Here’s a lesson in how not to do a knock-off. I can understand the attraction to Zanuso’s lovely Lady chair. It is simultaneously cute and smart and relies on its contours and form. Anthropologie decided to hide the form under a boxy pattern and fill the voids under the arms.

Here’s a lesson in how not to do a knock-off. I can understand the attraction to Zanuso’s lovely Lady chair. It is simultaneously cute and smart and relies on its contours and form. Anthropologie decided to hide the form under a boxy pattern and fill the voids under the arms.

Do your own work, West Elm! Honestly, it’s not the bigger names of mid-century modern that get knocked off as much as Paul McCobb lately. The originals of this particular chair are not even that hard or expensive to acquire. To be fair, even McCobb’s design is like a budget version of Nakashima’s work for Knoll.

Do your own work, West Elm! Honestly, it’s not the bigger names of mid-century modern that get knocked off as much as Paul McCobb lately. The originals of this particular chair are not even that hard or expensive to acquire. To be fair, even McCobb’s design is like a budget version of Nakashima’s work for Knoll.

I have laughed ‘til I cried! IKEA might want to rethink the placement of the tv with the fireplace video. It looks like the tree is on fire!

I have laughed ‘til I cried! IKEA might want to rethink the placement of the tv with the fireplace video. It looks like the tree is on fire!

Tags: IKEA

Remind me again why this Ross Lovegrove table that looks like something from IKEA costs more than a Richard Schultz icon? The price of the Petal table hurts my wallet, but at least there are some high end manufacturing processes in its construction. It will get more beautiful as the teak ages - an heirloom. The Tri-Oval’s rounded, asymmetrical triangle of glass? Oh, we’ve never seen that except for Noguchi and his imitators for over 60 years.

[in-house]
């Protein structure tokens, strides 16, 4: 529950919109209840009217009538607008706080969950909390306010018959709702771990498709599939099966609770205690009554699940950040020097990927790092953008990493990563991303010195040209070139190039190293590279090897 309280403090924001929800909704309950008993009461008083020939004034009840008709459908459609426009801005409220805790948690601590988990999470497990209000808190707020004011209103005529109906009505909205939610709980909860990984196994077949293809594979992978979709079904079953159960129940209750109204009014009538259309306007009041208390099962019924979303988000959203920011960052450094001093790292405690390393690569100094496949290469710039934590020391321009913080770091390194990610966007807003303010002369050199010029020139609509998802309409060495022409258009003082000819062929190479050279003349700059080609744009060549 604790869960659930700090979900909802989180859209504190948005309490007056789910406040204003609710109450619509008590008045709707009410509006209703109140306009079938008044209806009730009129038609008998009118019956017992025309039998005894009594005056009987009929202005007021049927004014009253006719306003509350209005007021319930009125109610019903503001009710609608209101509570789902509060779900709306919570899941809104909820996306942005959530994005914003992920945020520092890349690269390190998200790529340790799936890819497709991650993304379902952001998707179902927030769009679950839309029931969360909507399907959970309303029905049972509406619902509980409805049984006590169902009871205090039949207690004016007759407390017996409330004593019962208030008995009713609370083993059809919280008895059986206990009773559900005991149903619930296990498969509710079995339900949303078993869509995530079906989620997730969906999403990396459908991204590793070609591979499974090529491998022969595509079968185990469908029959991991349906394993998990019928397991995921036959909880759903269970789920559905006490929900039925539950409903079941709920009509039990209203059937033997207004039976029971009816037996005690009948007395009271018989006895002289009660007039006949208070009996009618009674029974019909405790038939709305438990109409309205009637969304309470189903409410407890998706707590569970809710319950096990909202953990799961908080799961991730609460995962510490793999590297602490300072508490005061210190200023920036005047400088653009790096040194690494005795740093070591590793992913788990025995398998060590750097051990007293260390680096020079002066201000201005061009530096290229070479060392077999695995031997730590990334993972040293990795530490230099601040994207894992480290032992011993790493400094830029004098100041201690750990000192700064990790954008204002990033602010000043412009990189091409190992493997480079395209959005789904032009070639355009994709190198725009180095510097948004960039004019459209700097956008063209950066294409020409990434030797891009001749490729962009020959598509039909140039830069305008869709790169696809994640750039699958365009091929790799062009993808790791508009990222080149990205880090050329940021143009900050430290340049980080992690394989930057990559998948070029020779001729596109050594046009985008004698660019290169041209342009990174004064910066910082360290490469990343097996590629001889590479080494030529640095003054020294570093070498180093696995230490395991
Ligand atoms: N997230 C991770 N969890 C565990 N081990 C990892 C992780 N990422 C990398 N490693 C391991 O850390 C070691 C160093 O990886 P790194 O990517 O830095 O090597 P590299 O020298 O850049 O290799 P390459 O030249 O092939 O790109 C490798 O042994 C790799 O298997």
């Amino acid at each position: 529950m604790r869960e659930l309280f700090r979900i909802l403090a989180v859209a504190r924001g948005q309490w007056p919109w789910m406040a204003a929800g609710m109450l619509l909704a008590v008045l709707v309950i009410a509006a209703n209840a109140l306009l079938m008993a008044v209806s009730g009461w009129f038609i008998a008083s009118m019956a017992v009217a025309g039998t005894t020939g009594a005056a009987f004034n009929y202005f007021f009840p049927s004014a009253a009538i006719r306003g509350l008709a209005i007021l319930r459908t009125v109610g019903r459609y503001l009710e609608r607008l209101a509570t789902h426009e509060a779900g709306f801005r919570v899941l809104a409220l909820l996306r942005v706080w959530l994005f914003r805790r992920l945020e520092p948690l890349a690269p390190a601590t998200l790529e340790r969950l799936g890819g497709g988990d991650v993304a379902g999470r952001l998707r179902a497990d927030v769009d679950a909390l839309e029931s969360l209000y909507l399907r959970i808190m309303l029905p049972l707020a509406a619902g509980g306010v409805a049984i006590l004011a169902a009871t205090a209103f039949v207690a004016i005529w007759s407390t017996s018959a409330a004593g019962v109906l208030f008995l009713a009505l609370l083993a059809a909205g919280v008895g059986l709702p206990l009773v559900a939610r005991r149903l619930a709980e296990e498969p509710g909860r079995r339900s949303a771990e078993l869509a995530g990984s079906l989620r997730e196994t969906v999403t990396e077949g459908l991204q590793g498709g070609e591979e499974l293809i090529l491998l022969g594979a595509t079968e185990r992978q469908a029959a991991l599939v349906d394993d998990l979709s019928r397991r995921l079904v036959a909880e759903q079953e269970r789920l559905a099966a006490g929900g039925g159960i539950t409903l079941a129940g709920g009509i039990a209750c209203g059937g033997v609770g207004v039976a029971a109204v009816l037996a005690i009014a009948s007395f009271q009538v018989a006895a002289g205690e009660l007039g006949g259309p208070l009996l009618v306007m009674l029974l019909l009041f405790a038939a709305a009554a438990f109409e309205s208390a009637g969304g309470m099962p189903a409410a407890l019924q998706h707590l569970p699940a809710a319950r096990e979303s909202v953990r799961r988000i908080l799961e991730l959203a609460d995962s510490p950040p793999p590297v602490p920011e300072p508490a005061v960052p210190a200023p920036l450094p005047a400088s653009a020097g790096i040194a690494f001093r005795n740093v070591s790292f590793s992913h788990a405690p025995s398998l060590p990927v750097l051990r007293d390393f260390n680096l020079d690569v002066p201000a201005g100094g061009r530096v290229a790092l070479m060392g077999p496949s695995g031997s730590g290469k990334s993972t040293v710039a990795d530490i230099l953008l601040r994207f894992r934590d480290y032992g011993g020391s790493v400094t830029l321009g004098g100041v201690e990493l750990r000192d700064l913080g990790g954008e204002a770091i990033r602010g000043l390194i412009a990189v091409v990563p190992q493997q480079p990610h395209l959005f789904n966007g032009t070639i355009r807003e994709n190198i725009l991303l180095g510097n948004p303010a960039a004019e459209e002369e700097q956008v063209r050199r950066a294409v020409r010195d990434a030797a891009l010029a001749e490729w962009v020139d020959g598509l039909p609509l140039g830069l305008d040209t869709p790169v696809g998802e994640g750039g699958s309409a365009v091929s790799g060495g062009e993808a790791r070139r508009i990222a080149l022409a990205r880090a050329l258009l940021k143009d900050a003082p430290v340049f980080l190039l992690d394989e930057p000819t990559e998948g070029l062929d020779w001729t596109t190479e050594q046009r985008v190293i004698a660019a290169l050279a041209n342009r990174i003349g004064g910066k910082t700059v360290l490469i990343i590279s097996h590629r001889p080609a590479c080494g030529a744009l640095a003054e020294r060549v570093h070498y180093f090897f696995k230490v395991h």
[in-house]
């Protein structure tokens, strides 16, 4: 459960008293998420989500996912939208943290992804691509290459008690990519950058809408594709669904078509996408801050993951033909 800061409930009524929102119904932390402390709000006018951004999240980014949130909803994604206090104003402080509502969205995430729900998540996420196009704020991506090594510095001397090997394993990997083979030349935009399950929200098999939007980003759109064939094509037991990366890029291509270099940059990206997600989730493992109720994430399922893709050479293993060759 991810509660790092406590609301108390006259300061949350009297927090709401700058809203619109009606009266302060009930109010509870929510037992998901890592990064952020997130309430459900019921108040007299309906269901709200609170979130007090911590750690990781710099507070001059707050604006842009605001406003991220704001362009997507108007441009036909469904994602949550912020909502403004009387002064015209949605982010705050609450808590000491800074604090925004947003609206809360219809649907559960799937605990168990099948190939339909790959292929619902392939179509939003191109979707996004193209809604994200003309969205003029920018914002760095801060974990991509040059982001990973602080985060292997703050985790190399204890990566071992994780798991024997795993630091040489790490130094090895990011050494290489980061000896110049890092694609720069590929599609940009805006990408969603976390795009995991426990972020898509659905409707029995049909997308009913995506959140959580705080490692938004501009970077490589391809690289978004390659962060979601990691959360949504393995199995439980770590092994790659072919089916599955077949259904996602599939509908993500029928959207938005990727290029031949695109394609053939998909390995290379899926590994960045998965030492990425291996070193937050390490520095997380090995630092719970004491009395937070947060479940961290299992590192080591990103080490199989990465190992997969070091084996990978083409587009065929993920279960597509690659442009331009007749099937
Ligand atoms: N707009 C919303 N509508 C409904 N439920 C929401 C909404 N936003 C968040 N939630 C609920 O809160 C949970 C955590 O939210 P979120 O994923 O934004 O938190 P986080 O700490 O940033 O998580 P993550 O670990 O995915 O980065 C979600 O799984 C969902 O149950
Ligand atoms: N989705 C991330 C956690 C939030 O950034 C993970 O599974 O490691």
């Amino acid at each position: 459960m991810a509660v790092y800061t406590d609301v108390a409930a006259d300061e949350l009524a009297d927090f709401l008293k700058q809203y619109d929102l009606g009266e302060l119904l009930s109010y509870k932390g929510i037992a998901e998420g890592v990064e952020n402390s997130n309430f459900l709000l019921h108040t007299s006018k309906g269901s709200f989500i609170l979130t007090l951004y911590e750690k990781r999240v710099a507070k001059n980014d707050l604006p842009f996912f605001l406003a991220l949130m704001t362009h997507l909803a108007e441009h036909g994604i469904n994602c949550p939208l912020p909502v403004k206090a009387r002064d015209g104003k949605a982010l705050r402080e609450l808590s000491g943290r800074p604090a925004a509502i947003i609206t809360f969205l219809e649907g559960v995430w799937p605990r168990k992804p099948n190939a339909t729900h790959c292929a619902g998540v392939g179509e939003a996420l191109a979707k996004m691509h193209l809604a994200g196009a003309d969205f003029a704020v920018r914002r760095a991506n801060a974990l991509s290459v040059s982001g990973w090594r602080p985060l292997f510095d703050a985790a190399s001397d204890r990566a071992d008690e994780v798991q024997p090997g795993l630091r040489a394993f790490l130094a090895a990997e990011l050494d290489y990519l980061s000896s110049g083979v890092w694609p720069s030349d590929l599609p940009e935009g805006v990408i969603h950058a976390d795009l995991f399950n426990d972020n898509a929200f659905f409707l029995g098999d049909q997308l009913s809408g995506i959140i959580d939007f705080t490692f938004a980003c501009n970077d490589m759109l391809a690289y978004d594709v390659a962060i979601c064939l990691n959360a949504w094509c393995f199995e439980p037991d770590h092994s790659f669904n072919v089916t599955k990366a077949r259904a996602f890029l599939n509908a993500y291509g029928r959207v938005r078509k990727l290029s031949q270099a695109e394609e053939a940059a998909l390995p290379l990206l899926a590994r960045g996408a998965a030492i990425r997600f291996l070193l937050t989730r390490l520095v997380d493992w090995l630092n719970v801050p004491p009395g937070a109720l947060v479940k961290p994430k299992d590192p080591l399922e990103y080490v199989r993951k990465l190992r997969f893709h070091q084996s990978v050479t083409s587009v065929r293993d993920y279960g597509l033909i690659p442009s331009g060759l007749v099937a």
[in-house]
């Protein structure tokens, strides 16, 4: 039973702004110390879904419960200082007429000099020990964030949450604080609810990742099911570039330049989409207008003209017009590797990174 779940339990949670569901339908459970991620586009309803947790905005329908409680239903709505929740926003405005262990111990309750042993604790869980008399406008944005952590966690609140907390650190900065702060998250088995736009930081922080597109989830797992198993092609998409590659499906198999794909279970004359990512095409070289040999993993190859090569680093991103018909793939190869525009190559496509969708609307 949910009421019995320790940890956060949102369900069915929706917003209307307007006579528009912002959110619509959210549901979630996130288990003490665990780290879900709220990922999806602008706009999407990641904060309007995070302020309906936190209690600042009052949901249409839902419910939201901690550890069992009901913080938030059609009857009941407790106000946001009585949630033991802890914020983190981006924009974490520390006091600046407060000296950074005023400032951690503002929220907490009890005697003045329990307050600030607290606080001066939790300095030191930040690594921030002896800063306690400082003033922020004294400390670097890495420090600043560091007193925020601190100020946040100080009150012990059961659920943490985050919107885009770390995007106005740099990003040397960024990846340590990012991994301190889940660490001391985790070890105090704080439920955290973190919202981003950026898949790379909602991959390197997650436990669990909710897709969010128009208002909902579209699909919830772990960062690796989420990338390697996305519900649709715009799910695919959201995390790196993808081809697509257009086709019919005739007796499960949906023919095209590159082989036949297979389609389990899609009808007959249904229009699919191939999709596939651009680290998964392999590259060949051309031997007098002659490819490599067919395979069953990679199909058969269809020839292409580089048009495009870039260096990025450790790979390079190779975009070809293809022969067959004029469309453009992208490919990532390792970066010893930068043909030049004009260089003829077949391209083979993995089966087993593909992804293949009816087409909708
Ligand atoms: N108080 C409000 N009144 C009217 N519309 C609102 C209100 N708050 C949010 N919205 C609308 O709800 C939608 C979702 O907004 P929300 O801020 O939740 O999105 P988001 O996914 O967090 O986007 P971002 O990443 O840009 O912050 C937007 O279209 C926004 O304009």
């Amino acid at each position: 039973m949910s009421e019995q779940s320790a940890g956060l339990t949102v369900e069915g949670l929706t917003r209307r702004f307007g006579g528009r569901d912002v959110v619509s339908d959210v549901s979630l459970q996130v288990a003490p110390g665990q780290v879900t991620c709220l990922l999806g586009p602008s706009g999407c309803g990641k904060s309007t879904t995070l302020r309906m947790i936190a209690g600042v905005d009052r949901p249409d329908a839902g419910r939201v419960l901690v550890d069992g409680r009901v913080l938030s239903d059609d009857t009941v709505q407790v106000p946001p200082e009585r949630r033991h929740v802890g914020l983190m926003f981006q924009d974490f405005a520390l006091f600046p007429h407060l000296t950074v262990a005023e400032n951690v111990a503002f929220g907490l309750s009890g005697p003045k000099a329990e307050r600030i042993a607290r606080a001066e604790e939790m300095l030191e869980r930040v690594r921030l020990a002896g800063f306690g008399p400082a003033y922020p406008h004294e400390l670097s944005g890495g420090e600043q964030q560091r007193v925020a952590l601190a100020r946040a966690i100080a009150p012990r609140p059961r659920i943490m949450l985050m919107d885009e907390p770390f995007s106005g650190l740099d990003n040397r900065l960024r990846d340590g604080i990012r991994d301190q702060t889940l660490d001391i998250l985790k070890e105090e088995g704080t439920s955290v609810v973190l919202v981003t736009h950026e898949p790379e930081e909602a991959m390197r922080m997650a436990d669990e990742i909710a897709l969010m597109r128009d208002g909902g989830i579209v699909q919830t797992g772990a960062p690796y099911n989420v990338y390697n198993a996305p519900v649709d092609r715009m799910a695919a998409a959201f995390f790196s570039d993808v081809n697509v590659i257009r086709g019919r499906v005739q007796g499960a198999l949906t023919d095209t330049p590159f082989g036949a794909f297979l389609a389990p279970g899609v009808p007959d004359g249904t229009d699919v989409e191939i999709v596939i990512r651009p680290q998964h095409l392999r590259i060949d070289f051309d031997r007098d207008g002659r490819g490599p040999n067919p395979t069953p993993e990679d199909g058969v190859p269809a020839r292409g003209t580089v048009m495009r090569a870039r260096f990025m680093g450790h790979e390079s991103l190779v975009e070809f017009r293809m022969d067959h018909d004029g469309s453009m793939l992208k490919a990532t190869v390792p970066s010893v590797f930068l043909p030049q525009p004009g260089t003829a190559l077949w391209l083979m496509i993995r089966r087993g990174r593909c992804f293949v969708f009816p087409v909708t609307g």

Remind me again why this Ross Lovegrove table that looks like something from IKEA costs more than a Richard Schultz icon? The price of the Petal table hurts my wallet, but at least there are some high end manufacturing processes in its construction. It will get more beautiful as the teak ages - an heirloom. The Tri-Oval’s rounded, asymmetrical triangle of glass? Oh, we’ve never seen that except for Noguchi and his imitators for over 60 years.

Aren’t they pretty? Perhaps, but each one is a terrible design by a renowned designer. The first is Michael Graves’ woeful garlic press for Target. It’s cast metal - too brittle for the pressure exerted on the thin neck of the handles. I broke one myself.
Next is Ross Lovegrove’s pot for Hackman - a cookware company that should know better. The melamine framing the glass lid can’t take the expansion and contraction from heating. It cracks pretty quickly. The handles are also the perfect shape to funnel steam right onto your hands. Lovegrove’s design failures deserve an entry of their own.
Stemware should be designed to preserve the bouquet of its contents, but it would be nice not to need to tilt it so high to drink from. Are Karim Rashid’s pieces for Mikasa some kind of joke? His “Kimono” flatware (not pictured) was also an unbalanced oddity with handles folded like ribbon and doubling the weight.
The problem with these designers is that they’re really just stylists (even with their respective educations). This is no disrespect to stylists. The best know how to collaborate with engineers so that little things like product safety aren’t ignored.